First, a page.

He sang in Aida, the Girl of the Golden West, L’Africaine and Carmen there, in a company included Caruso, Latarro, Rosa Rozsa, Ruffo, Samarco, Henna Spinet, Geneviève Ricks, Denese and Frascani.
Hear something from his Andrea Chinar, here is what professor Eduardo Anoias, one of South America’s most famous authorities of singing collecting has to say of his improvisso:
“His version of the improvisso, is one of the best of the famous exert, if not the best of all, but the multiplicity of expressive detail, that with his generous rope of powers, he displays here with remarkable intelligence and sensibility.
From the beginning, some with a dreamy expression of distance, to the Ocee Venetta Bella, endearingly whispered. It will suffice to point his examples Athoro Patramia, the contrast from forte to piano in Ivoire Pei me Damore Parga.
The phrase Del Munda anima d’ebithe, said with ardent passion, but without the vulgar emphasis with which we so often hear it.
In this strictly vocal effects, but always in expressive function, we should note the very long Thato in Non Conasettie Amore, famous in his interpretation, forward without taking breath by the high D flat, brilliantly admitted and sustained”.
De Muro served in the army during the war and gave a total of 32 benefit concerts during his service. Il Trovatore was another De Muro speciality he sang it 190 times during his career.
De Muro never tackled Otello, although he had the ideal voice for it. Even the Metropolitan tried to get him to sing it there, but he considers himself too small for the role, he was indeed a very small man with a very large voice, shades of Dupree.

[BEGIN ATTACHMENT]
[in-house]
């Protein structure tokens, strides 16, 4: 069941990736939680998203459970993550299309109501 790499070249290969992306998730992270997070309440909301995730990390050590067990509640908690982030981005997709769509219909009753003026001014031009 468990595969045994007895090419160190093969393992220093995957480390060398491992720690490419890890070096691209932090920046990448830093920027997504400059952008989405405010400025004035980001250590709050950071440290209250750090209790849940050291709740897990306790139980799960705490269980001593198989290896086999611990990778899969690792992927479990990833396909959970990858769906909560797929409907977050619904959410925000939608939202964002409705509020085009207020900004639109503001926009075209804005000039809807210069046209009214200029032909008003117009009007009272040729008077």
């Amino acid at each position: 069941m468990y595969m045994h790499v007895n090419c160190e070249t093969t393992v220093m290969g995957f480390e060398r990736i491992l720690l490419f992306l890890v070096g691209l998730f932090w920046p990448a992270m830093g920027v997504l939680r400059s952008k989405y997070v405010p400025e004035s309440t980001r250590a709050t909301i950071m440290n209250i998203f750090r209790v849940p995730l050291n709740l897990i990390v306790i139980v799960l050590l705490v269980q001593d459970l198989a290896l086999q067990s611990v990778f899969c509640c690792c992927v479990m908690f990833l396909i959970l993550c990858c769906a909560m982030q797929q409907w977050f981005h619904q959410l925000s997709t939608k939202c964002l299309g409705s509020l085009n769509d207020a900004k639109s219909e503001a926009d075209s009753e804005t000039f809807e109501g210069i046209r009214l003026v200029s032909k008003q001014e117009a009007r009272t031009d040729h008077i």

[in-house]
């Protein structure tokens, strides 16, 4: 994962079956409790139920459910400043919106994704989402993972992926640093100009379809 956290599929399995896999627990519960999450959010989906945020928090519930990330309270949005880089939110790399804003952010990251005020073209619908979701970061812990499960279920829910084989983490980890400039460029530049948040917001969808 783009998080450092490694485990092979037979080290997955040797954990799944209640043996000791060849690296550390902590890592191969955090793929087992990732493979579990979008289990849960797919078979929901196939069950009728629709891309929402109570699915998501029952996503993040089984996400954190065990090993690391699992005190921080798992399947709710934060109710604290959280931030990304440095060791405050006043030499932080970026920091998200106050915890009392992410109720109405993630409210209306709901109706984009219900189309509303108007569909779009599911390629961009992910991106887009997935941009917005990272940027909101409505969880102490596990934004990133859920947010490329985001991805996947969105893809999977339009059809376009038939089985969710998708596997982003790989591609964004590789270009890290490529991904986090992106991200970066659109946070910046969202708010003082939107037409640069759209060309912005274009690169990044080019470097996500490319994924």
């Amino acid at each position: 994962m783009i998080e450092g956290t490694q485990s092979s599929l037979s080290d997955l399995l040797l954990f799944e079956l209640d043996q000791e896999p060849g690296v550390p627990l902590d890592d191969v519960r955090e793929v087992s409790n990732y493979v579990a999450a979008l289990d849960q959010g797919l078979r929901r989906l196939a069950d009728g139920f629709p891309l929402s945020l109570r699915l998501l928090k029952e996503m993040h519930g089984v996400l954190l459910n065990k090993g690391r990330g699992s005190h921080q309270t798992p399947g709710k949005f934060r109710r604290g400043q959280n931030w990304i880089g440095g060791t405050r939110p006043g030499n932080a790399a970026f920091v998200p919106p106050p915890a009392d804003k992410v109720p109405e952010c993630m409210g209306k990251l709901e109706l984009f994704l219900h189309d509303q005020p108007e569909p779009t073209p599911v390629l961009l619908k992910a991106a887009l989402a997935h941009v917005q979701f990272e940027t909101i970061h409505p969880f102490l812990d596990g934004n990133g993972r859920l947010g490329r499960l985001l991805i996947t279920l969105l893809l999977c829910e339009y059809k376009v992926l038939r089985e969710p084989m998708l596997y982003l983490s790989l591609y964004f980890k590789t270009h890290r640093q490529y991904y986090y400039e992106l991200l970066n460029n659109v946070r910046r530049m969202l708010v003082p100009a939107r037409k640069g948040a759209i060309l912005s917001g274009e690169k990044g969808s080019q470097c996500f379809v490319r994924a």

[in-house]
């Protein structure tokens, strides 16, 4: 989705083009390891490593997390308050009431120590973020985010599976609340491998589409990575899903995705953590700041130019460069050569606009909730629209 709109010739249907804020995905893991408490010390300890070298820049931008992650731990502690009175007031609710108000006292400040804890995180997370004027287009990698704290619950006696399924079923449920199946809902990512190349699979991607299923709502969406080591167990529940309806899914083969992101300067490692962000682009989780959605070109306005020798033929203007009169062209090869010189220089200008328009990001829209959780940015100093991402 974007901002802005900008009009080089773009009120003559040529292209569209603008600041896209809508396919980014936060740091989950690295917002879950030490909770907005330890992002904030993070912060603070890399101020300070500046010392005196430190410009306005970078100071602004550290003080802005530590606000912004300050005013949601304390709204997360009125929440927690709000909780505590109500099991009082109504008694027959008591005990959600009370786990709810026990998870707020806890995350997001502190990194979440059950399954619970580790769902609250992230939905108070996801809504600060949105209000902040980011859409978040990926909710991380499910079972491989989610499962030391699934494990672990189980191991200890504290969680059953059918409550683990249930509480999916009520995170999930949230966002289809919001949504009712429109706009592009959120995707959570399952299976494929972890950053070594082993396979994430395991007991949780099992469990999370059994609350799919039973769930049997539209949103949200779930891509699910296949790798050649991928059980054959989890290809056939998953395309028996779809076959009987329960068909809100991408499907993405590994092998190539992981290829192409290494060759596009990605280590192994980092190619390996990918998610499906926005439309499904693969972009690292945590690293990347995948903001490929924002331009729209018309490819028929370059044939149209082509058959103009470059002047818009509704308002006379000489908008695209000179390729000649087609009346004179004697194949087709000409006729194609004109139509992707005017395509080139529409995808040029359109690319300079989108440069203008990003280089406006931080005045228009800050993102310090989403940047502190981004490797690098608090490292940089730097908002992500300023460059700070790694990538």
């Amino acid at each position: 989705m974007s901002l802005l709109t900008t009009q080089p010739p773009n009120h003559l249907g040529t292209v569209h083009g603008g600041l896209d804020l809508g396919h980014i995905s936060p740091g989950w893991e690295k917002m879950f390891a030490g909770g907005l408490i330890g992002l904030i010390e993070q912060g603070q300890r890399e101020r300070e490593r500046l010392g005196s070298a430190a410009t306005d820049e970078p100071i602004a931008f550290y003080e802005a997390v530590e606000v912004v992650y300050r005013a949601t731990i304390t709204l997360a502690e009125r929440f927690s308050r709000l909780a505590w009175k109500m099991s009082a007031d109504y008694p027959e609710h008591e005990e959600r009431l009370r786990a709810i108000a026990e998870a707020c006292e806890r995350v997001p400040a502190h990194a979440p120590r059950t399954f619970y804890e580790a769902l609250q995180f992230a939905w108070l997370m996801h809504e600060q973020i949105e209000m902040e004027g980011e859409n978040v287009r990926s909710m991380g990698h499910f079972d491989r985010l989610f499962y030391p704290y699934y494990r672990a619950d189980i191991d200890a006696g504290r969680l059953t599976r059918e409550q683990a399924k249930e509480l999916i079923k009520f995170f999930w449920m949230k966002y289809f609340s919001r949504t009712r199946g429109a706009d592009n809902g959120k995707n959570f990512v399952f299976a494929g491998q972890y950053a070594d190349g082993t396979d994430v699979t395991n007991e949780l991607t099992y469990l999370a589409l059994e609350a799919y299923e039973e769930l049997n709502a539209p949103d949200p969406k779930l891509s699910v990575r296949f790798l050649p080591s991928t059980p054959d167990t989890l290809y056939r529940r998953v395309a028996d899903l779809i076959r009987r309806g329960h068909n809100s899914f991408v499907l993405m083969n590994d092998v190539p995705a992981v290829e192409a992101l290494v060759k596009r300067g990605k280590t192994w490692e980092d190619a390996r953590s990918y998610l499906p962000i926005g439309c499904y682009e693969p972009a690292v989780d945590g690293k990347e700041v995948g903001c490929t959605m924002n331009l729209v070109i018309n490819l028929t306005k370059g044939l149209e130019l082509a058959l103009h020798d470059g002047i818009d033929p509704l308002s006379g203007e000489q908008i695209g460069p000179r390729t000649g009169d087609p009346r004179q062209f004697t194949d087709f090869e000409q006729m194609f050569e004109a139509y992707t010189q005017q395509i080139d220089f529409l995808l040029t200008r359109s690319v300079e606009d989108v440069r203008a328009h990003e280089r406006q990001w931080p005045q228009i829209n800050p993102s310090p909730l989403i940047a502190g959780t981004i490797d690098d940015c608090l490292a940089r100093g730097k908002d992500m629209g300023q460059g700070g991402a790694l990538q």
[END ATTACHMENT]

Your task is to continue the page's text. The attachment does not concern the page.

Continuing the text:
He states in his book, that had he been four inches taller, he would have sung in Otello and Norma and in other operas, which, to his way of thinking required a suitable physique. Fortunately, there are some extracts from Otello amongst his recordings.
De Muro went to Buenos Aires for the last time in 1920, making his reappearance at the theatre Colosseo in a season which had Juliee and Lauri Vopri on the roster.
In 1921, he was in Cuba singing at the Havana and in 1924 he was at the Costanzi in Rome in Andrea Chinae, then the San Carlo Naples in Il Trovatore.
An unusual item was his appearance in Peru, where he was extremely popular. And the invitation of the President to take part in a series of concerts to celebrate the centenary of the battle of Ayacucho.
It was a fortunate invitation, where he met the singer Elaina Waite there, and they married soon afterwards.
In 1925 he sang in Philadelphia in a spectacular production of Aida, elephants, camels, horses and all. But his voice began to show signs of deterioration shortly after and by 1930 he was no longer in demand in the great theatres.
He lived for many years in the United States where he devoted himself to teaching, but it was during one of his periodical visits to Italy, that he died.
It was in Rome on the 27th of October 1955, he was 74.
He made 49 sides in all for HMV Victor, from 1912 to 1928. The last group of six sides, two of which were unissued, were made electrically.
His last appearance in a major house was in 1938 in his beloved Isabeau, the bass of Caracalla in Rome, with the composer Mascagni himself conducting.
Surely a fitting end to a fine career.
The critic, Lounges wrote of this performance:
“The years have passed also for him, but in a song of Falco his voice reached once more defiantly into the loftiness of the evening sky”.